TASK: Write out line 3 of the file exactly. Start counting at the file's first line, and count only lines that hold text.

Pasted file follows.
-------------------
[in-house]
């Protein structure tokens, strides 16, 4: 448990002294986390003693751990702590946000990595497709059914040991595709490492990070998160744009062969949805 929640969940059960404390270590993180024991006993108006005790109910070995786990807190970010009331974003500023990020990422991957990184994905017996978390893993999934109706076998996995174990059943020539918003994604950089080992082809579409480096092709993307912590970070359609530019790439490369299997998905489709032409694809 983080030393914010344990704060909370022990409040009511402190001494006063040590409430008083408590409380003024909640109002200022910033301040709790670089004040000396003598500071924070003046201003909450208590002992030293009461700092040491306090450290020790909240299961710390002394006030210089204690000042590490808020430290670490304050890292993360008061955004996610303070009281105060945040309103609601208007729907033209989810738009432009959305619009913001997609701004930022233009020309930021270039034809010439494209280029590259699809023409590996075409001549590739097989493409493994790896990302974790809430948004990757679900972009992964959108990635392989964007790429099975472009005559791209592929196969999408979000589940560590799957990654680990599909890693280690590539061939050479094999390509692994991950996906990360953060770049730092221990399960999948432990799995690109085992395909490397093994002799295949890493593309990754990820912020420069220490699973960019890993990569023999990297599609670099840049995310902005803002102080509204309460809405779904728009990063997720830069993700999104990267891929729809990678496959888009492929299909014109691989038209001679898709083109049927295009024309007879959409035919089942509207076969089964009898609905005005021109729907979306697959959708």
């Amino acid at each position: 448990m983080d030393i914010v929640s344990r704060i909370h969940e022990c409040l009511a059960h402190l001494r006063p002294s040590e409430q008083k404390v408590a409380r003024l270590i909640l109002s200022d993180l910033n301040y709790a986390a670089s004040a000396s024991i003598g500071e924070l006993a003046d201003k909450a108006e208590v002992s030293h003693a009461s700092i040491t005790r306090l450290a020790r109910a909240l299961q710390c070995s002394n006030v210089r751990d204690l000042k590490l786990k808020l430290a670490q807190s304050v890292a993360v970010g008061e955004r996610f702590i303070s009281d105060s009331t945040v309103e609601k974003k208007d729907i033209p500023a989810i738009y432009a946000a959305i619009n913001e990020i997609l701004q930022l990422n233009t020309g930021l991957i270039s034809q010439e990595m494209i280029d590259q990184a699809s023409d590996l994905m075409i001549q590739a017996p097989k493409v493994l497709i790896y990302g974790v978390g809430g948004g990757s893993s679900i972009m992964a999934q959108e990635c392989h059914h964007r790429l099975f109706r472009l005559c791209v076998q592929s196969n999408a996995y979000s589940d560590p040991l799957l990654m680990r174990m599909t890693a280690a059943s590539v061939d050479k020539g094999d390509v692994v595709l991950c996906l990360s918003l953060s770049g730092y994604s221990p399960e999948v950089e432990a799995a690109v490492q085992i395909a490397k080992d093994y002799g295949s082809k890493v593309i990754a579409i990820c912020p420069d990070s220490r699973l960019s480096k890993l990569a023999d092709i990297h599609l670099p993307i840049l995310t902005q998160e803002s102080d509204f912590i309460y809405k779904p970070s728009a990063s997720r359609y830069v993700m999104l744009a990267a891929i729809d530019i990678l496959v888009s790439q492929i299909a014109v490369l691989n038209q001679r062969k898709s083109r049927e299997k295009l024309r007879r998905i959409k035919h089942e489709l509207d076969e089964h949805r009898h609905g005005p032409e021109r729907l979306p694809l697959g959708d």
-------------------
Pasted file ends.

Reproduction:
């Amino acid at each position: 448990m983080d030393i914010v929640s344990r704060i909370h969940e022990c409040l009511a059960h402190l001494r006063p002294s040590e409430q008083k404390v408590a409380r003024l270590i909640l109002s200022d993180l910033n301040y709790a986390a670089s004040a000396s024991i003598g500071e924070l006993a003046d201003k909450a108006e208590v002992s030293h003693a009461s700092i040491t005790r306090l450290a020790r109910a909240l299961q710390c070995s002394n006030v210089r751990d204690l000042k590490l786990k808020l430290a670490q807190s304050v890292a993360v970010g008061e955004r996610f702590i303070s009281d105060s009331t945040v309103e609601k974003k208007d729907i033209p500023a989810i738009y432009a946000a959305i619009n913001e990020i997609l701004q930022l990422n233009t020309g930021l991957i270039s034809q010439e990595m494209i280029d590259q990184a699809s023409d590996l994905m075409i001549q590739a017996p097989k493409v493994l497709i790896y990302g974790v978390g809430g948004g990757s893993s679900i972009m992964a999934q959108e990635c392989h059914h964007r790429l099975f109706r472009l005559c791209v076998q592929s196969n999408a996995y979000s589940d560590p040991l799957l990654m680990r174990m599909t890693a280690a059943s590539v061939d050479k020539g094999d390509v692994v595709l991950c996906l990360s918003l953060s770049g730092y994604s221990p399960e999948v950089e432990a799995a690109v490492q085992i395909a490397k080992d093994y002799g295949s082809k890493v593309i990754a579409i990820c912020p420069d990070s220490r699973l960019s480096k890993l990569a023999d092709i990297h599609l670099p993307i840049l995310t902005q998160e803002s102080d509204f912590i309460y809405k779904p970070s728009a990063s997720r359609y830069v993700m999104l744009a990267a891929i729809d530019i990678l496959v888009s790439q492929i299909a014109v490369l691989n038209q001679r062969k898709s083109r049927e299997k295009l024309r007879r998905i959409k035919h089942e489709l509207d076969e089964h949805r009898h609905g005005p032409e021109r729907l979306p694809l697959g959708d």